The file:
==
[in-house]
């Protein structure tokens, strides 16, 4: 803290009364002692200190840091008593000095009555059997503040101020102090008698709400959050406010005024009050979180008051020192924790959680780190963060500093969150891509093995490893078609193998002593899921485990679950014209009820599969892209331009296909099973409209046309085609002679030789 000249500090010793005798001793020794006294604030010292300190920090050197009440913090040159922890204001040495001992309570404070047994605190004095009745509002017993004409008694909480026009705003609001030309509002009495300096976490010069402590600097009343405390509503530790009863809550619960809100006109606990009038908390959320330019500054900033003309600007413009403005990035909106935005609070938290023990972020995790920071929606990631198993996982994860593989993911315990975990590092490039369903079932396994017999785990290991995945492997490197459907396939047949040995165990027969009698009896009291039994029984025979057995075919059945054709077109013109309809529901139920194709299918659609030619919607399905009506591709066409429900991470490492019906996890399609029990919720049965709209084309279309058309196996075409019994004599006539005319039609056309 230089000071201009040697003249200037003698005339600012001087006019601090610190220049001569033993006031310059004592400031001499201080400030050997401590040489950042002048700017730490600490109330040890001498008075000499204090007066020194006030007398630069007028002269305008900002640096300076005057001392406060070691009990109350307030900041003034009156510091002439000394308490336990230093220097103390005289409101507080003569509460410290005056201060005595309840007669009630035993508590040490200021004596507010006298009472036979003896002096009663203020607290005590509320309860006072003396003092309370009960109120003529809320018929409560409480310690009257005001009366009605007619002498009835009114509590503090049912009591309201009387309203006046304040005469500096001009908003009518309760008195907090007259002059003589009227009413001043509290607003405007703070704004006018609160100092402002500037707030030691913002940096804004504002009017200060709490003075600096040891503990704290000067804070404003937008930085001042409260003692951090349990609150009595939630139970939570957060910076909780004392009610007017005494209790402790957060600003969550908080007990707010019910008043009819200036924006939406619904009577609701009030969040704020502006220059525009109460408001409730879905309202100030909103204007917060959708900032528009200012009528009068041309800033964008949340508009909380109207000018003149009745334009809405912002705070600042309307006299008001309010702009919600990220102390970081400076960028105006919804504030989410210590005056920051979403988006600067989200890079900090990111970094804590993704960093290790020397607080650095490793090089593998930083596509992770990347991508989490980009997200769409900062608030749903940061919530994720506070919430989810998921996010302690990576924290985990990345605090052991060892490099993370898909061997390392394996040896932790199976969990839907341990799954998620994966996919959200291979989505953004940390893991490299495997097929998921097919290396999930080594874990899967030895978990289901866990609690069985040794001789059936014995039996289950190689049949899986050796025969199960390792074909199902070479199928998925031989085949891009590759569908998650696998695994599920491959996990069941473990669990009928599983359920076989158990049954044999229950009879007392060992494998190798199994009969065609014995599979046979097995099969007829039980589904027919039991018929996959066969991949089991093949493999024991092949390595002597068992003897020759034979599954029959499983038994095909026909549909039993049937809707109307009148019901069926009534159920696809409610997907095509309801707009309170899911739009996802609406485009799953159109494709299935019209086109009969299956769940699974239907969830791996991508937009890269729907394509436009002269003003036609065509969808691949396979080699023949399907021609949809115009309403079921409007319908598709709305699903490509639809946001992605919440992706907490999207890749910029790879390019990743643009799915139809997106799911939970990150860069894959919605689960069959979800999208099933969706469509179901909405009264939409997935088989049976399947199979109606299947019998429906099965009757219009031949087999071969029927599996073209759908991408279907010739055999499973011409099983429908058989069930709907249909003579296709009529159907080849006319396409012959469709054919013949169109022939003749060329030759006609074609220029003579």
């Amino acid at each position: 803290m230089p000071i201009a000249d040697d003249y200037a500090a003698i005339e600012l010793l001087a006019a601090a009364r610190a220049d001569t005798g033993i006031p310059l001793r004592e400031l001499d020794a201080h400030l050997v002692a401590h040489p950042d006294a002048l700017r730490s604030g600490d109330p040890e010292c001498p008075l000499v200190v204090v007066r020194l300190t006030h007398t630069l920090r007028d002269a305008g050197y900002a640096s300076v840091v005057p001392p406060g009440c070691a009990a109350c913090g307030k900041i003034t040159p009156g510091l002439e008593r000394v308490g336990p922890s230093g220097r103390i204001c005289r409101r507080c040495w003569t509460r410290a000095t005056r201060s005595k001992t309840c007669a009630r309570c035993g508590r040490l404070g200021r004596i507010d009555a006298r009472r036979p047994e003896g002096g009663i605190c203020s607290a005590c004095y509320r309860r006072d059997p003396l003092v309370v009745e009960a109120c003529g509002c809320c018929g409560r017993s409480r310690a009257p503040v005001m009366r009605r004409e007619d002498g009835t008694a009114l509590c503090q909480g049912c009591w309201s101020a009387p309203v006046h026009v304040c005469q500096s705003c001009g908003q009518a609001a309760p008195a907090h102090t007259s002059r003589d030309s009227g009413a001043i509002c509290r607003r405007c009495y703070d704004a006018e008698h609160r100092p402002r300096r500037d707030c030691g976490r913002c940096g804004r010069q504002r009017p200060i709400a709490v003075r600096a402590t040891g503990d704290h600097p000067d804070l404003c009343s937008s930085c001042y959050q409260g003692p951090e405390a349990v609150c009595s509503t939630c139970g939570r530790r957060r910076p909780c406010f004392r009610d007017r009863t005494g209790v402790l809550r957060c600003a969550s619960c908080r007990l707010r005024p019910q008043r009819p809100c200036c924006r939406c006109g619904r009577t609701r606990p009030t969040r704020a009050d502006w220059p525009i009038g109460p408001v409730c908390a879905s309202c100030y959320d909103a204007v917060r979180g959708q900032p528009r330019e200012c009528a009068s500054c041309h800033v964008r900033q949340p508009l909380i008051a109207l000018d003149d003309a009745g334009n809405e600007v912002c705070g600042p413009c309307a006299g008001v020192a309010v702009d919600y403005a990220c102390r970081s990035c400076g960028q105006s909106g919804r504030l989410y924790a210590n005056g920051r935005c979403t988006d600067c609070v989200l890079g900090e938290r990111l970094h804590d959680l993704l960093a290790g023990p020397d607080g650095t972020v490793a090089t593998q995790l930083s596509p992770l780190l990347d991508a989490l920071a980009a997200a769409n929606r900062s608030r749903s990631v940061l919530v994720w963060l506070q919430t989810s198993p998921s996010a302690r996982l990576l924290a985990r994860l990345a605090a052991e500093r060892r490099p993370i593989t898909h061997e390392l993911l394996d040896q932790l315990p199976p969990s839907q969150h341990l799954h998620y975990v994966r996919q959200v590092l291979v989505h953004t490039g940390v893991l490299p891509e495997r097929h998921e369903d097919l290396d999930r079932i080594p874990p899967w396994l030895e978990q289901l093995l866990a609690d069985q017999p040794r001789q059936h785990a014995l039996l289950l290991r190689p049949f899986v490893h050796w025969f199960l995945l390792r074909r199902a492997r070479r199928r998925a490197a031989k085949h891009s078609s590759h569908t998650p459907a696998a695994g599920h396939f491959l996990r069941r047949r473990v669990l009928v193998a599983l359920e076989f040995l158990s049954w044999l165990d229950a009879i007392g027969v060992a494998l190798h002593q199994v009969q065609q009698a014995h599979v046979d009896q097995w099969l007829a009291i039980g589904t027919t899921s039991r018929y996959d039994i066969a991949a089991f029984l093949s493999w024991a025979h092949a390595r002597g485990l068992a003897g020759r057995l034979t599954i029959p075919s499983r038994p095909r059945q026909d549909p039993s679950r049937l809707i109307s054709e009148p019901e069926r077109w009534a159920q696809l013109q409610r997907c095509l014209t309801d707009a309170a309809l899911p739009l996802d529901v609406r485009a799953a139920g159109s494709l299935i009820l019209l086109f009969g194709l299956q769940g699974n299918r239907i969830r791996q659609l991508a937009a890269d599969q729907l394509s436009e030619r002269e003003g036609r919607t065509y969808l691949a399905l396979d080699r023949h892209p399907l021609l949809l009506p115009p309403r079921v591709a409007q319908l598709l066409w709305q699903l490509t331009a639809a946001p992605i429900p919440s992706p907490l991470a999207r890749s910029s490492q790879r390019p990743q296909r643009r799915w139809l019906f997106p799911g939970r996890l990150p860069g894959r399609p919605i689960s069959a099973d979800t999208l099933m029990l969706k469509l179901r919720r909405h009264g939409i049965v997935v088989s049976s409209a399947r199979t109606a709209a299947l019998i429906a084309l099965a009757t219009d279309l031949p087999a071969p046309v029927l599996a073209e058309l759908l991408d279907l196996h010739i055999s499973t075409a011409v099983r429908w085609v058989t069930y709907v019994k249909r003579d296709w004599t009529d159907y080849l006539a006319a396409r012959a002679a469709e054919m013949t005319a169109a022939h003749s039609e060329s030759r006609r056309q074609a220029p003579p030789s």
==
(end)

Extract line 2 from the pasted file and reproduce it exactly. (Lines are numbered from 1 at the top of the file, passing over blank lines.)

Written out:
């Protein structure tokens, strides 16, 4: 803290009364002692200190840091008593000095009555059997503040101020102090008698709400959050406010005024009050979180008051020192924790959680780190963060500093969150891509093995490893078609193998002593899921485990679950014209009820599969892209331009296909099973409209046309085609002679030789 000249500090010793005798001793020794006294604030010292300190920090050197009440913090040159922890204001040495001992309570404070047994605190004095009745509002017993004409008694909480026009705003609001030309509002009495300096976490010069402590600097009343405390509503530790009863809550619960809100006109606990009038908390959320330019500054900033003309600007413009403005990035909106935005609070938290023990972020995790920071929606990631198993996982994860593989993911315990975990590092490039369903079932396994017999785990290991995945492997490197459907396939047949040995165990027969009698009896009291039994029984025979057995075919059945054709077109013109309809529901139920194709299918659609030619919607399905009506591709066409429900991470490492019906996890399609029990919720049965709209084309279309058309196996075409019994004599006539005319039609056309 230089000071201009040697003249200037003698005339600012001087006019601090610190220049001569033993006031310059004592400031001499201080400030050997401590040489950042002048700017730490600490109330040890001498008075000499204090007066020194006030007398630069007028002269305008900002640096300076005057001392406060070691009990109350307030900041003034009156510091002439000394308490336990230093220097103390005289409101507080003569509460410290005056201060005595309840007669009630035993508590040490200021004596507010006298009472036979003896002096009663203020607290005590509320309860006072003396003092309370009960109120003529809320018929409560409480310690009257005001009366009605007619002498009835009114509590503090049912009591309201009387309203006046304040005469500096001009908003009518309760008195907090007259002059003589009227009413001043509290607003405007703070704004006018609160100092402002500037707030030691913002940096804004504002009017200060709490003075600096040891503990704290000067804070404003937008930085001042409260003692951090349990609150009595939630139970939570957060910076909780004392009610007017005494209790402790957060600003969550908080007990707010019910008043009819200036924006939406619904009577609701009030969040704020502006220059525009109460408001409730879905309202100030909103204007917060959708900032528009200012009528009068041309800033964008949340508009909380109207000018003149009745334009809405912002705070600042309307006299008001309010702009919600990220102390970081400076960028105006919804504030989410210590005056920051979403988006600067989200890079900090990111970094804590993704960093290790020397607080650095490793090089593998930083596509992770990347991508989490980009997200769409900062608030749903940061919530994720506070919430989810998921996010302690990576924290985990990345605090052991060892490099993370898909061997390392394996040896932790199976969990839907341990799954998620994966996919959200291979989505953004940390893991490299495997097929998921097919290396999930080594874990899967030895978990289901866990609690069985040794001789059936014995039996289950190689049949899986050796025969199960390792074909199902070479199928998925031989085949891009590759569908998650696998695994599920491959996990069941473990669990009928599983359920076989158990049954044999229950009879007392060992494998190798199994009969065609014995599979046979097995099969007829039980589904027919039991018929996959066969991949089991093949493999024991092949390595002597068992003897020759034979599954029959499983038994095909026909549909039993049937809707109307009148019901069926009534159920696809409610997907095509309801707009309170899911739009996802609406485009799953159109494709299935019209086109009969299956769940699974239907969830791996991508937009890269729907394509436009002269003003036609065509969808691949396979080699023949399907021609949809115009309403079921409007319908598709709305699903490509639809946001992605919440992706907490999207890749910029790879390019990743643009799915139809997106799911939970990150860069894959919605689960069959979800999208099933969706469509179901909405009264939409997935088989049976399947199979109606299947019998429906099965009757219009031949087999071969029927599996073209759908991408279907010739055999499973011409099983429908058989069930709907249909003579296709009529159907080849006319396409012959469709054919013949169109022939003749060329030759006609074609220029003579």